governments have contracted out many social services
to reduce government costs. Nonprofits, therefore,
grew in size and number to meet the increasingly diverse
needs of the public. Currently between 29,000 and 30,000
new nonprofits are created annually in the U.S.9 In
other cases, governments have formed joint ventures
or partnerships with nonprofits to operate services
The formation of joint ventures or partnerships between
nonprofits and corporations has also risen. These partnerships
have ensured a steady flow of income to the nonprofits
and bolstered their existence. On the corporate level,
the increase in partnerships stems from the downsizing
or reduced revenues of the corporations that have traditionally
supported nonprofits. More and more corporations have
begun forming strategic alliances with nonprofits to
sell corporate products. These partnerships benefit
both the corporation and the nonprofit, leading to
the rapid growth of "cause marketing."
The last few years have also seen a rise in three-sector
partnerships formed between a nonprofit, a corporation,
and a government agency. One of the better sites providing
information on partnerships with nonprofits is Strategic
Alliance Project Studies
[http://www.cwru.edu/mandelcenter/], sponsored by The
Mandel Center for Nonprofit Organizations, located
at Case Western Reserve University in Cleveland. Begun
in 1997, the Strategic
Alliance project was started to study such alliances in the nonprofit sector.
Two full-text studies are available for free download, and hopefully more will
Another important Web site, the Three Sector Initiative,
is sponsored by Independentsector.org
This initiative is a partnership of seven organizations
representing business, nonprofit, and government sectors.
Their studies examine the roles, relationships, and interaction among the three
sectors. The final cumulation of this research is currently available through
two different publications: Working Better Together: How Government, Business,
and Nonprofit Organizations Can Achieve Public Purposes Through Cross-Sector
Collaboration, Alliances, and Partnerships and Changing Roles, Changing
Relationships: The New Challenge for Business, Nonprofit Organizations, and
Government. The executive summary of the first and the entire report of
the second are available for free download. This Web site also provides several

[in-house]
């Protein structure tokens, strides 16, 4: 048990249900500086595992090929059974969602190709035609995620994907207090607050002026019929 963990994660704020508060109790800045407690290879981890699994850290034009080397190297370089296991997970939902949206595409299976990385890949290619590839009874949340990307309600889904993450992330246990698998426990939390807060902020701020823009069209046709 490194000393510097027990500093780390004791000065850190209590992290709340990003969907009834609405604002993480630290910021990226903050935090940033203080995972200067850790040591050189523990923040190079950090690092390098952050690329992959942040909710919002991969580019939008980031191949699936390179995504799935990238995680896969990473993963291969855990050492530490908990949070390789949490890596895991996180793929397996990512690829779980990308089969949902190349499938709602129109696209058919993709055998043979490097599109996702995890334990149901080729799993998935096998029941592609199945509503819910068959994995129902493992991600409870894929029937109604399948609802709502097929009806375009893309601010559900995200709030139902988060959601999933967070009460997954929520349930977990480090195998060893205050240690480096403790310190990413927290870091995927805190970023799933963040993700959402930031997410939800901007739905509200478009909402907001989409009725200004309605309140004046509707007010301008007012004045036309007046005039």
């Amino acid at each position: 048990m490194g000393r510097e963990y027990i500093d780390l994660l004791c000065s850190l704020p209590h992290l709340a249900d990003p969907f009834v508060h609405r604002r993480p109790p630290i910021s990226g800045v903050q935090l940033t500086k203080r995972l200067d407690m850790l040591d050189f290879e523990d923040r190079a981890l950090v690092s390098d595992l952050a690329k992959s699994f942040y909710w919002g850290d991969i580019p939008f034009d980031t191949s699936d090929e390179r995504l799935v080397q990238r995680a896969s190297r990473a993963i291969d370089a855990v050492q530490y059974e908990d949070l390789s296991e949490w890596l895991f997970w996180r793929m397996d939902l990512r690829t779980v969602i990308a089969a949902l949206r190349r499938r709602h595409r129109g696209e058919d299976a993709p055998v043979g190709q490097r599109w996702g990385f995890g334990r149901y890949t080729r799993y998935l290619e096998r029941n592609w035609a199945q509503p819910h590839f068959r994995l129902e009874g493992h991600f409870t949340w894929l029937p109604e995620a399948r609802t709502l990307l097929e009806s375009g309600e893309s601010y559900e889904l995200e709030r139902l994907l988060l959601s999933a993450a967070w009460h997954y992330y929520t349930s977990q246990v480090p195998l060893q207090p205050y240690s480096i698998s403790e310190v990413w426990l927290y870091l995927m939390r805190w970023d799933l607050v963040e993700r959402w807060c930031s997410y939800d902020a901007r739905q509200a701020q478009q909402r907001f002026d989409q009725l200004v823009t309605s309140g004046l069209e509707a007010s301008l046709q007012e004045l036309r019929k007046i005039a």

links to related resources on corporate nonprofit partnerships.
The rise and scope of alliances and partnerships
has resulted in a stronger professionalism within nonprofit
organizations. With steadier income flows, many nonprofits
have begun to recruit managers with MBAs and other
professional degrees, and many foundations have begun
to provide grants enabling nonprofits to improve management
structures through "capacity building programs."10 As
a result, nonprofits have begun to operate more efficiently
and to become more strategic in their fundraising ventures.
As Dennis Young describes, "[C]haritable fundraising
became a high art, the number of professional fundraisers
increased significantly...."11 This, in
turn, brought in more revenue that could be spent to
improve their ability to operate.
Nonprofits have also experienced an increase in donors,
stemming in part from new tax proposals that reward
giving. As well, the Depression generation, which has
tended to hoard vast sums of money, is gradually dying
off and leaving this money to a younger generation
more likely to give to nonprofits12.
Classification of Nonprofits
There are literally thousands of incredibly diverse
companies within the growing nonprofit sector. Many
efforts have been made to classify similar companies
by purpose, type, or function in order to study and
compare them better. The key classification used today
is the National Taxonomy of Exempt Entities (NTEE),
described in the NTEE CC Manual [http://nccs.urban.org/ntee-cc/index.htm].
In the 1980s, Russy D. Sumariwalla developed this classification
system in collaboration with major nonprofit agencies.
It divided nonprofits into 26 field areas, each designated
by a letter of the alphabet. Each field was further
subdivided according to specific activity and each
activity given a numerical code. Then each of these
was further subdivided into specific types of organization
with alphanumeric codes. In 1999, the NTEE coding system
began to evolve and merge into a new set of codes called
the Core Codes. This simplified version of the NTEE
aligns better with the new North American Industry
Classification System (NAICS) codes that are used to
classify products. Guidestar, as well as several other
online directories, uses this coding system.
What Is a Nonprofit to the IRS?
Because of the important role nonprofits play for
the public, NPOs have been granted tax-exempt status
by Congress. The Internal Revenue Service (IRS) administers
the supervision of the tax status of these organizations,
defining them in the Internal Revenue Code (IRC),
Section 501 [http://www.fourmilab.ch/ustax/www/t26-A-1-F-I-501.html].
Section 501(c)(3) distinguishes 26 separate sections
under which organizations can claim exemptions from
federal income tax through charity or foundation status.
Section 501(c)(4) covers Social Welfare Organizations
and Section 501(c)(6) covers business league (or professional
and trade organizations) exemptions from taxing. Most
donations made to charitable organizations are considered
tax exempt under Section 501(c)(3) and can be tax-deductible
for the donor within any limits imposed on the amount.
Donations made to nonprofits classed in the other two
sections are usually not considered tax-deductible.
The IRS also establishes and administers the regulations
that a nonprofit must follow. First of all, if an NPO
earns more than $5,000 in annual gross receipts, it
must register with the IRS; if earning $25,000 or more,
the NPO must fill in an annual 990 form, in effect,
an annual report with financial information. On the
Web site How to Read the IRS Form 990 [http://www.npccny.org/Form_990/990.htm],
Peter Swords gives background and insight into the